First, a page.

Greg Stevens thinks the most common complaints about privacy are unjustified.
There’s something I need to get off my chest. This overwhelming mass of crying and whinging about “invasion of privacy” is complete and utter rubbish.
Don’t get me wrong: privacy is important. The Government should not be allowed to read my emails or listen to my phone calls without a warrant. They should not be able to put spy cameras inside my home.
They should not be able to randomly stop me, or any other person, on the street and strip-search me without probable cause. These are clear-cut cases where people have a right to privacy that should not be breached.
But the majority of things that I hear people complain about as “invasions of privacy” are not, and I think it’s time we grew up a little. Here’s a list of the three worst offenders.
It’s not private when you buy something. I know that plenty of online stores make elaborate promises about privacy and not selling their customer lists. But I think that ultimately this is wrong-headed, because the entire idea that a commercial interaction is “private” fails the common-sense test.
If you go up to a stranger on the street and tell them something, you do not have an expectation of privacy for that information. I recently served as a juror on a civil case in the state of Texas, where I reside. In that case, a woman claimed that a friend of hers violated her privacy by disclosing her HIV status to a third party.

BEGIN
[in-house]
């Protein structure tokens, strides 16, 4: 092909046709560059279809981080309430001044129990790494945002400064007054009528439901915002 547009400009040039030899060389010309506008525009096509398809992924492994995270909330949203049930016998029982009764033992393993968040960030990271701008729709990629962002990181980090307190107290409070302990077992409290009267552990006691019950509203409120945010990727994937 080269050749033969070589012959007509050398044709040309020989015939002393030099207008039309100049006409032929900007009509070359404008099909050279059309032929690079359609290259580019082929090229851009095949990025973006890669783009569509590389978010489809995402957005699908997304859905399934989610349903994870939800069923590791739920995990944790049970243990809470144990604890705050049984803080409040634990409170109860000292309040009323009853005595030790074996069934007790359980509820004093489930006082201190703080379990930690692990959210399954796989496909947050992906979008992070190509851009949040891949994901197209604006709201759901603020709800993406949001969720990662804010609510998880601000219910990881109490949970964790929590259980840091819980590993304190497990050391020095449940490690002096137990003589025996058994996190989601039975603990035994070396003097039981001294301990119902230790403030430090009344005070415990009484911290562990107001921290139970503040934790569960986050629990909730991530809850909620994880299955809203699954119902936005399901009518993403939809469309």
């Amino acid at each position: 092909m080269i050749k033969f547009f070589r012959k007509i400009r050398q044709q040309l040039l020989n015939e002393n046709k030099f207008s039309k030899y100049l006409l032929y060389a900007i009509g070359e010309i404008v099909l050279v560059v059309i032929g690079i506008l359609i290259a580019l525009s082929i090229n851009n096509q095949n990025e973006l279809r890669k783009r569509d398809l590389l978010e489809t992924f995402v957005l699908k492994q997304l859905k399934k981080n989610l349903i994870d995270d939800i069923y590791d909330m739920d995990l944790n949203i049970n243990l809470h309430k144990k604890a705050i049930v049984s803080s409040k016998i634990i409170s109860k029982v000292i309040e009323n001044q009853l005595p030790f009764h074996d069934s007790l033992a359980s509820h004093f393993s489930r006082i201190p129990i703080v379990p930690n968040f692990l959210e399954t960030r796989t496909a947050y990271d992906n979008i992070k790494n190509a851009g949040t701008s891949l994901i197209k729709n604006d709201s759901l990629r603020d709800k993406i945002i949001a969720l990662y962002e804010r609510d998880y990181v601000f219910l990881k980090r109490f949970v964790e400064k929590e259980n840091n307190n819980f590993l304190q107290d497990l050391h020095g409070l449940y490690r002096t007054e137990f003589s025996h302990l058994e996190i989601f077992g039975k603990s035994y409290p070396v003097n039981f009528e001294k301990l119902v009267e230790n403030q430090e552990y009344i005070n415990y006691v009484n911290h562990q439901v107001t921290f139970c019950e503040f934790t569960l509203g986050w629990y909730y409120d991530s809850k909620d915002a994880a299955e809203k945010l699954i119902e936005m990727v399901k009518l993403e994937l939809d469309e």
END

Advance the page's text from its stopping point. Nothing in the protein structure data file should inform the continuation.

The friend’s defence was to say that the woman had already announced her HIV status to a room full of strangers on a separate occasion, and therefore demonstrated that she did not consider the information private. In part on based on that testimony, the defendant won the case.
When you buy something from a store, you are interacting with a stranger. The store is not your friend. That clerk is not your confidante. There is no common-sense reason to think that your interaction with the store is “private” in any way. It is not a personal communication with a friend: it is more like standing on a chair and announcing your purchase interests to a room full of strangers.
People cry “invasion of privacy” when they hear about the possibility that Google could track their searches or Amazon could save or sell information about their purchasing habits. They are wrong: it is not an invasion of privacy. I don’t care if Amazon displays a list of my purchases on a billboard on Hollywood Boulevard: it’s not an invasion of privacy because buying something from a company is inherently not a private act.
I know the laws are ambiguous and evolving on this point, and lawyers frankly don’t know what to make of the issue of privacy in the current internet era. But I am making a common-sense argument.
You are not buddies with Amazon. Your interaction with Google is not a personal communication between you and them. It is interaction with a stranger: any information you give up, you are giving up voluntarily. So you have given up your expectation of privacy.
It’s not private when you can see it from space. Recently there has been some hubbub in the press about the aerial pictures that Apple and Google have been taking in order to create high-resolution three-dimensional maps. People complain because clear and recognizable images of individuals can be seen doing things such as sunbathing nude in their back yards and entering or leaving sex shops.
First of all, if you are leaving a sex shop, then you are in public anyway so you should have no expectation of privacy. But this juvenile complaint is a perfect example of how people cry “privacy” when all they really mean is that they are embarrassed.